Feeds

Why I won't buy a Dell next time

Or, Reason #11 to buy a Mac

Securing Web Applications Made Simple and Scalable

Care for another?

So, what went right? Well, the PC was shipped ahead of schedule. It would have been a pleasant surprise if my buzzer had been working, or if the Dell.ie website had offered up-to-date information, or if the driver had troubled himself with making a ten-second phone call.

The machine also functioned very well as shipped, that is, with Windows XP installed. It certainly runs my applications well. It's not a gamer's box, but its performance is quite good doing the things that I use it for.

Internally, it's modular: the sub-assemblies are easy to remove and replace, and things are fairly well laid out for those who like to tinker.

I have not experienced the reported Intel RAID controller issue with Vista, for which I'm grateful.

I opted for the Dell 2007-WFP 20in widescreen monitor, and I'm very satisfied with it. For reasons already mentioned, I use a resolution of 1280 x 768, and big, sans-serif fonts. Images are clear, characters are well-defined, edges are smooth, and the screen is evenly lit; it's really quite pleasant to use. The black could be a little blacker. Other than that, it's fabulous.

The WL-6000 5.1 speaker system that I ordered is reasonably priced and not at all bad. It doesn't fully exploit the X-Fi card's capabilities, or the new audio capabilities in Vista, but it cost only about €150, so for an inexpensive system, I can't complain.

Since I reported my difficulties to Dell, after-sale service has been very good, just as it was the first time I bought a Dell PC. However, I did identify myself, because I needed to ask questions related to this story, and people generally deserve to know if their answers are going to be published. So, in seeking support and asking for explanations, I wasn't playing the secret shopper as I was when I bought the unit. I'm not implying that a computer outfit would necessarily be more attentive to a tech journo than to another consumer, but it's worth noting that such a temptation certainly exists.

I must disclose that I received one consideration that I suspect is atypical, although I think that disclosing it specifically would be unfair to Dell, on the fly-in-the-soup principle. I will say this much: there is a component in my original order that I would replace with a different, but largely equivalent one. Since the company offered to take back my noisy PC, I've asked for this substitute component in the replacement unit. This consideration is of little or no monetary value, and it does not involve any effort on Dell's part beyond putting a PC together, which they've already offered to do. So it is not an attempt to corrupt me with feelings of gratitude. Nevertheless, I'm not so sure that every person whose defective PC is replaced will be entertained when they say, "and while you're at it, I really wish I'd ordered it with the XYZ gizmo instead of the ABC one".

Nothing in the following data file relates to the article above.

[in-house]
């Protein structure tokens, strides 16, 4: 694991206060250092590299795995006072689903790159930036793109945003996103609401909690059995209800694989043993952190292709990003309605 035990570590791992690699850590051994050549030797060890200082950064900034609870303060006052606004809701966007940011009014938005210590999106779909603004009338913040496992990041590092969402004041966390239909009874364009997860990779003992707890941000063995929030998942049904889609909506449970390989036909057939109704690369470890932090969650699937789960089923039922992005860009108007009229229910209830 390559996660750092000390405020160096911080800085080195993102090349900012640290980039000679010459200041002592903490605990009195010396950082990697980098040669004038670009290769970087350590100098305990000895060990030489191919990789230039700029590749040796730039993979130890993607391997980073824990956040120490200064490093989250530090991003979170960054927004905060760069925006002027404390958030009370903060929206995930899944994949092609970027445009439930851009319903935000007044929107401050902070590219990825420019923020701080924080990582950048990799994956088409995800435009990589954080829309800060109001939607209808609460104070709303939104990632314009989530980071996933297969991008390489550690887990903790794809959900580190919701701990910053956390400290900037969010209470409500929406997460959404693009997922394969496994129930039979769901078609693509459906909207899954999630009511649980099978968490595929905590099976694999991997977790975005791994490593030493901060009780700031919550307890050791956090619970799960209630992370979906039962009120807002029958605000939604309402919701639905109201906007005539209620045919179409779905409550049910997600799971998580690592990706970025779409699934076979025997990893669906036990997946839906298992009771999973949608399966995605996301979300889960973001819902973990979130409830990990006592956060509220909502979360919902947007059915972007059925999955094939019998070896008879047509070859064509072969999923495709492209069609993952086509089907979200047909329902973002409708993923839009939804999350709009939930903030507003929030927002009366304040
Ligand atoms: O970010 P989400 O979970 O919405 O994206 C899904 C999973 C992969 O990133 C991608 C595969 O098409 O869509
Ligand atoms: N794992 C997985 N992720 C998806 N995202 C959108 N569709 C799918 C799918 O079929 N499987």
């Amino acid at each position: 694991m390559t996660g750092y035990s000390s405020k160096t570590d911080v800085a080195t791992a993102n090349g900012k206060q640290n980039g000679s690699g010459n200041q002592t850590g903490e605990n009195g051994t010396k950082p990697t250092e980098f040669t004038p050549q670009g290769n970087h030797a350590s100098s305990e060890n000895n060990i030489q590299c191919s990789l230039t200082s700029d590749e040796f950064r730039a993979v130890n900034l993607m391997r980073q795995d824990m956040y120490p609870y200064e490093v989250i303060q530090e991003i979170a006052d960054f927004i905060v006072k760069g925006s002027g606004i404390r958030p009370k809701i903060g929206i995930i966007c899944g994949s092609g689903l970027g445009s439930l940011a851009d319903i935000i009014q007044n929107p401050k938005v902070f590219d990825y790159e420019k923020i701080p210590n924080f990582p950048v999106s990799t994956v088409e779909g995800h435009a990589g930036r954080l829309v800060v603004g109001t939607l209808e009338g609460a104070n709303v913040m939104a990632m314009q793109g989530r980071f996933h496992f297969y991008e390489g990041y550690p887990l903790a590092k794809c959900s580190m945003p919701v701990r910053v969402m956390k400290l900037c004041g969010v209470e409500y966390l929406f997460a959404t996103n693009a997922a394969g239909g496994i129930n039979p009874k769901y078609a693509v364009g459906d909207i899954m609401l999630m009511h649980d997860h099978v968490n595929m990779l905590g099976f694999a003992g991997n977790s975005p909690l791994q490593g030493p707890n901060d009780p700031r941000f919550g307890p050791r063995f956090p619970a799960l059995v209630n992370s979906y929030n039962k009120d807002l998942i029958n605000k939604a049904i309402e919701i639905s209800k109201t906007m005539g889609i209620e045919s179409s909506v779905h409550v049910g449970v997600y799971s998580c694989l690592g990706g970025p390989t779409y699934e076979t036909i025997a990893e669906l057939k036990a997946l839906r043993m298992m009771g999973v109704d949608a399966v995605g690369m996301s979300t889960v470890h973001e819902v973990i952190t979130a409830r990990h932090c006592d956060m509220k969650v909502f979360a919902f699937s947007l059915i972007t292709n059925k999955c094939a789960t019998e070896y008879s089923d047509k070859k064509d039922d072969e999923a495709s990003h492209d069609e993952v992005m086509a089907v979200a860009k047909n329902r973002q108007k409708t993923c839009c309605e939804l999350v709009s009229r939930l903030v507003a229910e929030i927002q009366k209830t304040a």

So, it has not been all bad. Would I buy another PC from Dell? That's easy: No. I bought a second one because of a largely positive initial experience. I won't buy a third, because of a largely disappointing experience now.

Actually, I think I'll take our Tony Smith's advice to heart. My next system is almost certain to be a Mac.

Application security programs and practises

More from The Register

next story
iPad? More like iFAD: We reveal why Apple fell into IBM's arms
But never fear fanbois, you're still lapping up iPhones, Macs
For Lenovo US, 8-inch Windows tablets are DEAD – long live 8-inch Windows tablets
Reports it's killing off smaller slabs are greatly exaggerated
Microsoft unsheathes cheap Android-killer: Behold, the Lumia 530
Say it with us: I'm King of the Landfill-ill-ill-ill
Cheer up, Nokia fans. It can start making mobes again in 18 months
The real winner of the Nokia sale is *drumroll* ... Nokia
Seventh-gen SPARC silicon will accelerate Oracle databases
Uncle Larry's mutually-optimised stack to become clearer in August
EU dons gloves, pokes Google's deals with Android mobe makers
El Reg cops a squint at investigatory letters
Apple orders huge MOUNTAIN of 80 MILLION 'Air' iPhone 6s
Bigger, harder trouser bulges foretold for fanbois
prev story

Whitepapers

Top three mobile application threats
Prevent sensitive data leakage over insecure channels or stolen mobile devices.
Implementing global e-invoicing with guaranteed legal certainty
Explaining the role local tax compliance plays in successful supply chain management and e-business and how leading global brands are addressing this.
Top 8 considerations to enable and simplify mobility
In this whitepaper learn how to successfully add mobile capabilities simply and cost effectively.
Application security programs and practises
Follow a few strategies and your organization can gain the full benefits of open source and the cloud without compromising the security of your applications.
The Essential Guide to IT Transformation
ServiceNow discusses three IT transformations that can help CIO's automate IT services to transform IT and the enterprise.